NASA/Victor Tangermann
Davy Jones' Locker

A Look Inside the Deep-Sea Graveyard for Dead Spacecraft

byDan Robitzski
6. 14. 19
NASA/Victor Tangermann

"Point Nemo" harbors hundreds of decommissioned spacecrafts.

Watery Grave

Deep beneath the Pacific Ocean at Point Nemo, the region between New Zealand and South America farthest from any landmass, lies a mass grave containing hundreds of discarded carcasses.

These bodies, often shattered into several pieces as they descended, were once satellites, rockets, space stations, and other spacecraft carefully steered into the remote patch of ocean, dubbed the Spacecraft Cemetery, when they ran out of fuel or were otherwise decommissioned.

Orbital Minefield

If satellites were left in orbit after being decommissioned, then they would pose a hazard to future launches as they careen across the sky. To prevent collisions, hundreds of spacecraft have been sent down to Point Nemo since 1971.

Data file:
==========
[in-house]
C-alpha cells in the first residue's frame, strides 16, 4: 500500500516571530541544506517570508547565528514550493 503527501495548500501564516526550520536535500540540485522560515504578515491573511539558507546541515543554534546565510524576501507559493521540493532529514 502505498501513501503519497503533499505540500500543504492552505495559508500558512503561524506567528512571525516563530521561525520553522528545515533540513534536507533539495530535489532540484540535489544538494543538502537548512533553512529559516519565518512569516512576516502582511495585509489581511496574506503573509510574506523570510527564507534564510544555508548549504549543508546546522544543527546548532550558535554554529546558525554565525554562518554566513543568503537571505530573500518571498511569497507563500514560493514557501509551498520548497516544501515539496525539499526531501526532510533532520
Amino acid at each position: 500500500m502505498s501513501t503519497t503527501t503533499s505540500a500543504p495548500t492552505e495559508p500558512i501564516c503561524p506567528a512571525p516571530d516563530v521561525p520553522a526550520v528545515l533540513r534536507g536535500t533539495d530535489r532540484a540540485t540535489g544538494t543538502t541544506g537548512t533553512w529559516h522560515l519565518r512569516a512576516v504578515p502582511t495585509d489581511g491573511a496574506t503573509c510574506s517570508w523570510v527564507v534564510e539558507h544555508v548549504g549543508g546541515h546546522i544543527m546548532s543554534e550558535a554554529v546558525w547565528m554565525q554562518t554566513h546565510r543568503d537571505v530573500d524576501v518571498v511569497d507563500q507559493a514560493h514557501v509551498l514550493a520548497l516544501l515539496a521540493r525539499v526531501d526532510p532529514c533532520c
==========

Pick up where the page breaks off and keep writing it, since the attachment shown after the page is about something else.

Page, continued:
“Countries have learned over the years that when they create debris, it presents a risk to their own systems just as it does for everybody else,” aerospace engineer Bill Ailor told Business Insider in 2017. “We’ve figured out that this debris can stay up there for hundreds of years.”

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Coming In Hot

Smaller spacecraft will incinerate as they re-enter the Earth’s atmosphere. But space stations, like Russia’s MIR, need to be brought down carefully so they don’t crash into anyone or anything, Popular Science wrote in 2016. The International Space Station, when it’s decommissioned in the coming years, will face the same fate.

When it lands, it’ll join the roughly 300 other spacecraft laid to rest at Point Nemo, piling on top of the cosmic wreckage at the ocean’s floor.

READ MORE: A spacecraft graveyard exists in the middle of the ocean — here’s what’s down there [Business Insider]

More on space junk: SpaceX’s Starlink Satellites Could Make Space a Minefield

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